Both Gov. Mike Pence (R-Ind.) and Sen. Tim Kaine (D-Va.) are two experienced politicians heading to the debate table on Oct. 4, during the only vice presidential debate during the 2016 general election season.

But compared to the first face-off between Donald Trump and Hillary Clinton, the event probably won’t have nearly the same drama – or the same potential for massive consequences in the polls, a political scientist said.

Daniel P. Franklin is an associate professor of political science at Georgia State University, and is an expert on executive power, political culture, presidential legacies, and the relationships between the presidency and Congress.

“Because both VP candidates, as far as qualifications are concerned, ‘clear the bar,’ I don't expect the VP debate to generate much heat,” Franklin said. “Furthermore, they both have a long history of public service, so I don't expect either candidate to commit a major gaffe, one that will ‘move the needle’ in the polls.”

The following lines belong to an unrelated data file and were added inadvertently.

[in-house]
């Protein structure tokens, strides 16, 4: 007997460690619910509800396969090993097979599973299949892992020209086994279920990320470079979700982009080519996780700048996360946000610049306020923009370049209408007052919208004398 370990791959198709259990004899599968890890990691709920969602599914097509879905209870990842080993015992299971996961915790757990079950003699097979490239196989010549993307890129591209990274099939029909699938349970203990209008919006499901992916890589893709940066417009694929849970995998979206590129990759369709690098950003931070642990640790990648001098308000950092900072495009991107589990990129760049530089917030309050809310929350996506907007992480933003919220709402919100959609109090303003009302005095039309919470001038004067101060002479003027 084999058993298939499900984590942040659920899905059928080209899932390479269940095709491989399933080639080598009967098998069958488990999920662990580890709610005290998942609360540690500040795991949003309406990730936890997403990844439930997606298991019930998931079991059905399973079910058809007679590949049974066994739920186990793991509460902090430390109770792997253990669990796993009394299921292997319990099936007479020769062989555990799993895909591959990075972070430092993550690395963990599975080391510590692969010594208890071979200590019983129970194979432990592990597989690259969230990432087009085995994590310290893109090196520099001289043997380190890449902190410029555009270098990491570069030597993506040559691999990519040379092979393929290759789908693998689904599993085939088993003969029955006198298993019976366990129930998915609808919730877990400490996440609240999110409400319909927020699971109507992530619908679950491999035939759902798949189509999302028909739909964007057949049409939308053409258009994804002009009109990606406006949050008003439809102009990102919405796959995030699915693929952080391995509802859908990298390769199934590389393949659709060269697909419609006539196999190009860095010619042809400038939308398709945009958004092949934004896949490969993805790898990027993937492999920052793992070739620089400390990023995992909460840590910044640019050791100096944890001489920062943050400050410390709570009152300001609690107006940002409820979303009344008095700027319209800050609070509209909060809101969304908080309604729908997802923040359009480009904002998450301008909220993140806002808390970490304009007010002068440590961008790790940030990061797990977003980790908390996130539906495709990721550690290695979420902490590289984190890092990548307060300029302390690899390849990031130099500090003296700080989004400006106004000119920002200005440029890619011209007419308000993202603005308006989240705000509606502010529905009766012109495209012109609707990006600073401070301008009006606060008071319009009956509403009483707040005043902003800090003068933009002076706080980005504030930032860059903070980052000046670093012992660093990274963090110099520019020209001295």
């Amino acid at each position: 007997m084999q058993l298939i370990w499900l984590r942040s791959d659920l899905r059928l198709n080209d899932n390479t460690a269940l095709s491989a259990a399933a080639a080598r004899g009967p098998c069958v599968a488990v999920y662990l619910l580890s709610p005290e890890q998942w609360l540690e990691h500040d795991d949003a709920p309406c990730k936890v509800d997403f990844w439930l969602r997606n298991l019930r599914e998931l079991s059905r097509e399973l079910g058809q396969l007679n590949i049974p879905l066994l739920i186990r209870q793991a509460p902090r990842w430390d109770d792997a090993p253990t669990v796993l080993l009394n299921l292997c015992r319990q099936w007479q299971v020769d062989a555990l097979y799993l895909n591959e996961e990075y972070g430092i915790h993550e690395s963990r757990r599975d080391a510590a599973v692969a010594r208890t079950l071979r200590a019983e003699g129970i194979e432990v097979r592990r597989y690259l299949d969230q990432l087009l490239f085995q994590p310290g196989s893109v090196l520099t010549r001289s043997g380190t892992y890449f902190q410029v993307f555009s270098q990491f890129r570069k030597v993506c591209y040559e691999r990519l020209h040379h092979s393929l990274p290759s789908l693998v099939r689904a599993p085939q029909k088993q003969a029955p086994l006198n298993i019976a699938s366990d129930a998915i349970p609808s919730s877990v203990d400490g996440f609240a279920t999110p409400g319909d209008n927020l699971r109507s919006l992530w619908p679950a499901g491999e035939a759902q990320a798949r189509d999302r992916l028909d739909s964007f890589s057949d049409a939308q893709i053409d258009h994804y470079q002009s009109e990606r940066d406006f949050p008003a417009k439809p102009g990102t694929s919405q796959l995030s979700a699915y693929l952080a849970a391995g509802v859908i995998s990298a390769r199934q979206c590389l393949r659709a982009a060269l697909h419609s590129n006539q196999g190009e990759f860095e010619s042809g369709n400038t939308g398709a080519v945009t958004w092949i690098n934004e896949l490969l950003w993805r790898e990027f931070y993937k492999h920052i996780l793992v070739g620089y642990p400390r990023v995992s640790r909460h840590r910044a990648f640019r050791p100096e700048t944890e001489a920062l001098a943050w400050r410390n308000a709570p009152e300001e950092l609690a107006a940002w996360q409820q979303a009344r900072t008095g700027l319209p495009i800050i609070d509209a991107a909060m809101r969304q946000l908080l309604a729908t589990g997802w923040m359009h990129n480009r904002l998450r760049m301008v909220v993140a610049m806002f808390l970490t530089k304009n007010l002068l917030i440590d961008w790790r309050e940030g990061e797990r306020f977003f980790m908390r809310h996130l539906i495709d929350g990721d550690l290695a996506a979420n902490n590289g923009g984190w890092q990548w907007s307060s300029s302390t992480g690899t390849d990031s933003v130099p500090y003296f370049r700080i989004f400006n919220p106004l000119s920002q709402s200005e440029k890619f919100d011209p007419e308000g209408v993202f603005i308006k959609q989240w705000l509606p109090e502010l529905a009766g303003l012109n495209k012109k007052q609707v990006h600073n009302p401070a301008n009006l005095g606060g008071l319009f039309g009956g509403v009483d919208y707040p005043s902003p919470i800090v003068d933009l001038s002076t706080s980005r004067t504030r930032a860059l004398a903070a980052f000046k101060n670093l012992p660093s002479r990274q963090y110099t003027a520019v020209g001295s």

He is the author of Pitiful Giants: Presidents in their Final Term (Palgrave MacMillian, 2014). It explores the approaches U.S. presidents elected to a second term after World War II have taken to executive actions, including Eisenhower, Reagan, Clinton, George W. Bush and Obama, during their final years in power.

This summer, Rowman & Littlefield published a revised edition of his 2006 book, Politics and Film: Political Culture and Film in the United States. It explores popular movies and TV shows as indicators of social and political trends to explore the political culture of the U.S., including American Sniper, House of Cards, Orange Is the New Black, and Twelve Years a Slave.

For more about Franklin, including his CV and a list of publications, visit

For further assistance and additional experts in political science, rhetoric and public policy this election season, contact Jeremy Craig, public relations coordinator at Georgia State University, at [email protected] or 404-413-1374.